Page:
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nutrient whereas another may relate to reducing the risk of chronic degenerative disease, such as certain dementias, cardiovascular disease, cancer, diabetes mellitus, some forms of renal disease, or degenerative arthritis.

Each EAR and AI is described in terms of the selected criterion. For example, the dietary intake set for the RDA for folate for women in the childbearing years is based on a combination of biochemical indicators, but a separate recommendation is made for women capable of becoming pregnant to reduce the risk of a neural tube defect in the offspring if pregnancy occurs.

The potential role of B vitamins and choline in the reduction of disease risk was considered in developing the EARs and AIs for this group of nutrients. The types of evidence considered are described in Chapter 2.

For many of the B vitamins, the use of a single indicator of adequacy was deemed inappropriate. For any one B vitamin, several biochemical values provide information about nutrient status, but adverse effects of inadequate intake may not be observable if only one (or possibly more) of the values is outside its normal range. With the acquisition of new data, such as data relating intake to chronic disease or disability, the choice of the criterion for setting the EAR may change.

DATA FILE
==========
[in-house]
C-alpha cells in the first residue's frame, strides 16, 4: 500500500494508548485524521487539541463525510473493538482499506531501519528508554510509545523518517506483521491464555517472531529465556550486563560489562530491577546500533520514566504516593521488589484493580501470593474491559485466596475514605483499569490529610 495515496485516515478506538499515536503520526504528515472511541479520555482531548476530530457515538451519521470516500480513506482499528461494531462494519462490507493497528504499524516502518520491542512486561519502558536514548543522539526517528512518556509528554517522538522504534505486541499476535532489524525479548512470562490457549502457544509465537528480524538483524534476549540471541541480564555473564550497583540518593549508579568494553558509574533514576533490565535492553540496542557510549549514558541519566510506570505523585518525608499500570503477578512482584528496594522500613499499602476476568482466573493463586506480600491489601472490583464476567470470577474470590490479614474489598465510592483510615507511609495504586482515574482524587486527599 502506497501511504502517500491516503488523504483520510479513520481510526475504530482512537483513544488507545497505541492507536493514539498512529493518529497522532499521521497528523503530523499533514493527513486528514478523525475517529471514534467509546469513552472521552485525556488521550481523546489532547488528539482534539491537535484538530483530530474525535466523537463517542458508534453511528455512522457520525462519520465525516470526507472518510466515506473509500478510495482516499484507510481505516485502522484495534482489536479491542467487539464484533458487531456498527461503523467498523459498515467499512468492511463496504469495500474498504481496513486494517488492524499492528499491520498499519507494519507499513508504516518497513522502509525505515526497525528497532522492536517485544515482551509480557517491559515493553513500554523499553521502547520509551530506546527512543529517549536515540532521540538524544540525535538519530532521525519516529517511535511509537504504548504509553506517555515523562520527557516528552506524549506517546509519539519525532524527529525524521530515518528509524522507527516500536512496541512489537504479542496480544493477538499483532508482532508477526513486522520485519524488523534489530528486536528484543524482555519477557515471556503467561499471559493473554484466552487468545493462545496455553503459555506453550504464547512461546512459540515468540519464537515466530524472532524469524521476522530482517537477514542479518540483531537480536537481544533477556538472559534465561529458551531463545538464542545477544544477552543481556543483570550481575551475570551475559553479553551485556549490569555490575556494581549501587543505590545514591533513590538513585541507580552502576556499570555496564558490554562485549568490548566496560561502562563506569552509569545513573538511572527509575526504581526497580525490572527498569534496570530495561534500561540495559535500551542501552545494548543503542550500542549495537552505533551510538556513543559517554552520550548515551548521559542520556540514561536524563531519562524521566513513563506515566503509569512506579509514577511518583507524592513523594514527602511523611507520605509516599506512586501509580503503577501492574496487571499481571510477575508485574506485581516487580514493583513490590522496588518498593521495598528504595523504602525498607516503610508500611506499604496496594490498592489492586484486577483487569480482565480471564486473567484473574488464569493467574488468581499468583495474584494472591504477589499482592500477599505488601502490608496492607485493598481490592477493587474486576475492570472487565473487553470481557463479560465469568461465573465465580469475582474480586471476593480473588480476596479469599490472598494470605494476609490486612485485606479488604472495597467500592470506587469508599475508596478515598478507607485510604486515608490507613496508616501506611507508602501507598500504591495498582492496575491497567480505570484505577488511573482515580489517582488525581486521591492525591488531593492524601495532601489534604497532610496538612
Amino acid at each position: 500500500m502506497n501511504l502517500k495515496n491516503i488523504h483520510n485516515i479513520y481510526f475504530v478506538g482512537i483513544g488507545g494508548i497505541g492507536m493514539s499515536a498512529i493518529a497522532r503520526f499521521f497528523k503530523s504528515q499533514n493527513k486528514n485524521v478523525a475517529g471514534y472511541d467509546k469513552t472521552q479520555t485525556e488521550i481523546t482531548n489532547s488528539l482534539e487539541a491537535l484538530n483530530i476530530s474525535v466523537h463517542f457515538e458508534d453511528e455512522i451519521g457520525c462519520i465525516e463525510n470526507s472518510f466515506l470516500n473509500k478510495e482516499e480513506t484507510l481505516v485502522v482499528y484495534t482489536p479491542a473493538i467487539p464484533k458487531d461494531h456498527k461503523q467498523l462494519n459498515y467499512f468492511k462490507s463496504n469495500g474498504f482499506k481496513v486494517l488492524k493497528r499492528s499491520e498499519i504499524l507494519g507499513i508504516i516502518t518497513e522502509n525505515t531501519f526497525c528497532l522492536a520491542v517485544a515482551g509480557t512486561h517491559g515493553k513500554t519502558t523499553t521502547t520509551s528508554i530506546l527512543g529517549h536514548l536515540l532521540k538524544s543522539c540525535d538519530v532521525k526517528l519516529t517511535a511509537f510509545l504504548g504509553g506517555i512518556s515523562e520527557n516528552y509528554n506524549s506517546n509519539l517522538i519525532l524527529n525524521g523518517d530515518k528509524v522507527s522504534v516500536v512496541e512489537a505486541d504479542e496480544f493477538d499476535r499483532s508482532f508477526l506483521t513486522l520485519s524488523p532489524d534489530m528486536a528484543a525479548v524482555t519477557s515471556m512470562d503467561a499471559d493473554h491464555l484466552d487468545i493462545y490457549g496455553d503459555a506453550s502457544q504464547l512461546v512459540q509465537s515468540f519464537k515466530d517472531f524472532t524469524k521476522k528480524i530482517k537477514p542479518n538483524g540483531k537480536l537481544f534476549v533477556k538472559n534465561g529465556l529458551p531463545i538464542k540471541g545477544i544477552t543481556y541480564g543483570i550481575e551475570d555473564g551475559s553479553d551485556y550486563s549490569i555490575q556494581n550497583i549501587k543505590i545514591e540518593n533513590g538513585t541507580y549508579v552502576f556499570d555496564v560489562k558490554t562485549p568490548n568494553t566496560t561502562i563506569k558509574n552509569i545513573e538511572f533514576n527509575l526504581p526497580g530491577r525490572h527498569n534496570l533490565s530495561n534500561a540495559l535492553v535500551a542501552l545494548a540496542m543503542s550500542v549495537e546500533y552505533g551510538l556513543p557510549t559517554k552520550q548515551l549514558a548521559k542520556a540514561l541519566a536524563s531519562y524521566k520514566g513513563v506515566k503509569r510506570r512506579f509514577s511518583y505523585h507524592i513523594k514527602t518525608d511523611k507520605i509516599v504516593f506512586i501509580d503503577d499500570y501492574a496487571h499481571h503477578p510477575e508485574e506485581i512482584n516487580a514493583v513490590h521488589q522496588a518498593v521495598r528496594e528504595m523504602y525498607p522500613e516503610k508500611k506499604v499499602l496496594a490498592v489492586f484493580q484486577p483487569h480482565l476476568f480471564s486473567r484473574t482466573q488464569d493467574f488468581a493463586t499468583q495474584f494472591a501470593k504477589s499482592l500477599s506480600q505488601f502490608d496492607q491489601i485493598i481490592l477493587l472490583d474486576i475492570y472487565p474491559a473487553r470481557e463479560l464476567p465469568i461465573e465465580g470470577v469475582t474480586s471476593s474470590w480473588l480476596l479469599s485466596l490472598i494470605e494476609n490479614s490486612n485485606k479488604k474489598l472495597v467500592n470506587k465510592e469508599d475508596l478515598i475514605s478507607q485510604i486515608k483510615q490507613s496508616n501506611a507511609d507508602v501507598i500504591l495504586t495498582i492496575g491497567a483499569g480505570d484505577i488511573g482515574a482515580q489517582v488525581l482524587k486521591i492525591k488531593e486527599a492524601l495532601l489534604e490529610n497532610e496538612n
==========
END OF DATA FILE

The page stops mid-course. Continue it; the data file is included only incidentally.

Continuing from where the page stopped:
Life Stage Groups

Reference nutrient intakes are expressed for 16 life stage groups,2 as listed in Table 1-1 and described in more detail in the first report in this series (IOM, 1997). If data are too sparse to distinguish differences in requirements by life stage or gender group, the analysis may be presented for a larger grouping. Differences will be indicated by gender when warranted by the data.


As with all quantitative estimates, mathematically derived reference intakes may appear to provide much greater precision than the data used to derive them. Conventional rules for rounding of reference intakes are followed in most cases. However, because of the number of assumptions made, particularly in extrapolations, values may have been rounded up to provide a more generous recommendation (or down to provide a more conservative UL).

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